A long standing dispute within the Bitcoin Cash community has failed to reach a compromise, setting the fourth most valuable cryptocurrency up for a contested hard fork, which is due to take place on the 15th of this month. This latest development is a setback for Bitcoin Cash, as it reflects the difficulties the crypto has had in establishing itself as a viable alternative to Bitcoin. The confirmation of the alternative SV fork, and the pledge by Binance to support a resulting split chain, has led to a significant increase in value over the past few days.
The months-long debate within the Bitcoin Cash community concerns upgrades to the platform to enable scaling and make the cryptocurrency competitive with those that offer decentralized applications, such as Ethereum and NEO. One faction, around he Bitcoin ABC client, supports the implementation of the Wormhole Protocol, which developers claim will enable Bitcoin Cash to have tokens and smart contracts. The other around nChain, publicly advertised by prominent developer Craig Wright, asserts that such changes will lead Bitcoin Cash away from the original vision for Bitcoin as outlined in the whitepaper (which recently celebrated its 10 year anniversary) by founder Satoshi Nakamoto, and instead seeks to increase the block size to 128MB. The fork is expected to create a new (split) minority chain, supported by Wright, to be named Bitcoin SV after its reference implementation.
The debate between the two sides has been contentious, and both have notable supporters. For example, Bitmain supports the fork proposed by Bitcoin ABC, and Roger Ver, one of the most vocal figures in the crypto space, has decided to back the group around Wright. Anticipating the split, Wright opened SVPool, a mining pool running on top of the Bitcoin SV client, last month.
Regardless of the final outcome, this schism within the Bitcoin Cash community does not bode well for the platform. Even with upgrades, adopters will likely be less inclined to embrace a cryptocurrency with a divisive development community. Ironically, at present the most successful cryptocurrencies are those with relatively centralized teams that serve as de facto managers, thus surpressing significant internal drama. This fact is likely to continue as cryptocurrencies move into the mainstream, where hierarchies like this are common.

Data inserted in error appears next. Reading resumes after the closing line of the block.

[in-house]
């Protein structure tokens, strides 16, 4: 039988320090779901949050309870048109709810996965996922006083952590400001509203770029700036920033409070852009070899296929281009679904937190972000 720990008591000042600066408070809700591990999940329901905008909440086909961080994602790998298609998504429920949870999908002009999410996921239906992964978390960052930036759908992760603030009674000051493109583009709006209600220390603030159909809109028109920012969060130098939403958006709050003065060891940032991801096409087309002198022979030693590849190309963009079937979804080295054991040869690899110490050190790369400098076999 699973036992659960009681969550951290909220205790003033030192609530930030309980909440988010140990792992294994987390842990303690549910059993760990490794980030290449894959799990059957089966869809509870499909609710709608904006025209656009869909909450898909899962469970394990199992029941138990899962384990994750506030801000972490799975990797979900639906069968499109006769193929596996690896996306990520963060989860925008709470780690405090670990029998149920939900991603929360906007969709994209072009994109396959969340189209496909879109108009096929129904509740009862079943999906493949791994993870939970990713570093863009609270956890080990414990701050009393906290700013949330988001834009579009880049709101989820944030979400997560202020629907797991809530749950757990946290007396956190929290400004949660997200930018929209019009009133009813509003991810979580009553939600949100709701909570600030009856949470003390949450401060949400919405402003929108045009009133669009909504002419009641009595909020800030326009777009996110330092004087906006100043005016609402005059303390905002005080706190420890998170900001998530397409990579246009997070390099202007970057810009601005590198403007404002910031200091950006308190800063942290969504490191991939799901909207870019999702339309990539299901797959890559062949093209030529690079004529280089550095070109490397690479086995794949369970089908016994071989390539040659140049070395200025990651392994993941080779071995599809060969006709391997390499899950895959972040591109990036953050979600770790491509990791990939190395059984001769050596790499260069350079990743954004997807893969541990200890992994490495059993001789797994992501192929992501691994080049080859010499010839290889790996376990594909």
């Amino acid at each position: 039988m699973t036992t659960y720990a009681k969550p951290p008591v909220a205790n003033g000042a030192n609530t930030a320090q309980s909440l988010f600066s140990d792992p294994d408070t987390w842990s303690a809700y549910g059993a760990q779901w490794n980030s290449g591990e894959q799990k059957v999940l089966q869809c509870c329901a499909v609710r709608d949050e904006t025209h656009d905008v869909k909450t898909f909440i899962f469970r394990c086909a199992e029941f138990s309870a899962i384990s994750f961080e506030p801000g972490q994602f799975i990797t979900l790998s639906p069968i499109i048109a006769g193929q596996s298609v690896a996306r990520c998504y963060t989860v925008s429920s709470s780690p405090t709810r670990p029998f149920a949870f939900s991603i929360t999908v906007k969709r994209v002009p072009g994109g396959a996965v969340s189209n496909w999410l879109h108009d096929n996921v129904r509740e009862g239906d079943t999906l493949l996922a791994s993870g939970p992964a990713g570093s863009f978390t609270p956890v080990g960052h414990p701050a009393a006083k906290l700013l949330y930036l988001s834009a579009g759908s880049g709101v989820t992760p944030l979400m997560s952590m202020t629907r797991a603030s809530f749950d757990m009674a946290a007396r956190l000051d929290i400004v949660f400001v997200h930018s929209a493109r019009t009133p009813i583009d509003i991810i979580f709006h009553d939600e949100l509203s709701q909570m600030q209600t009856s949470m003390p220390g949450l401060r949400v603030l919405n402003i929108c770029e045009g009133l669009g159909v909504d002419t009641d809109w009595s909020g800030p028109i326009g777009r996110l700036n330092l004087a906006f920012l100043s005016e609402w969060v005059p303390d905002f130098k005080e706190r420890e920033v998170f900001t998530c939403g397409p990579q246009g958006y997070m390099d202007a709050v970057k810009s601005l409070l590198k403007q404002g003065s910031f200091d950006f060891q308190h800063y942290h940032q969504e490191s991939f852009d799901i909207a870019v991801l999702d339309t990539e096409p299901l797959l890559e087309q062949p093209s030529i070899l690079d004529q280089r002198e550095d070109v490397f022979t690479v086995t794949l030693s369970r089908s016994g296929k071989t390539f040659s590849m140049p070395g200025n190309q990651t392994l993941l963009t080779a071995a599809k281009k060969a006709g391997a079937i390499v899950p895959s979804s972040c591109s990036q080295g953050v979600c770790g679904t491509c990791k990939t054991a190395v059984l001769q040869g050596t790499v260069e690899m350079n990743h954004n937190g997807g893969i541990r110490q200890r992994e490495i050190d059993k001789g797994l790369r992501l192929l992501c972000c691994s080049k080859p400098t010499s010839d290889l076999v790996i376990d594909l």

Also, even without this current issue, Bitcoin Cash has a mixed record of success. In its fourteen months since inception it has rarely reached more than ten percent of BTC’s value, with which it competes about being “the true” Bitcoin. More importantly, the network usually has less than twenty thousand transactions per day, and most of its blocks are created significantly under capacity, with many of them close to empty. These numbers are disappointing for a platform that its creators claimed would quickly surpass Bitcoin as the flagship cryptocurrency. Nevertheless, Bitcoin Cash supporters can boast that it remains far more valuable than most other alt coins, and its merchant base constantly expands.
The Bitcoin Cash price will likely remain volatile as the hard fork approaches, and will perhaps remain so for some time after, until there is clarity about surviving split chains and the hashrate ratio between all those splits. The upgrades to the platform could certainly improve its adoption rates and market cap. However, as this hard fork demonstrates, greater cooperation among its key developers is needed if Bitcoin Cash is to achieve its true potential.
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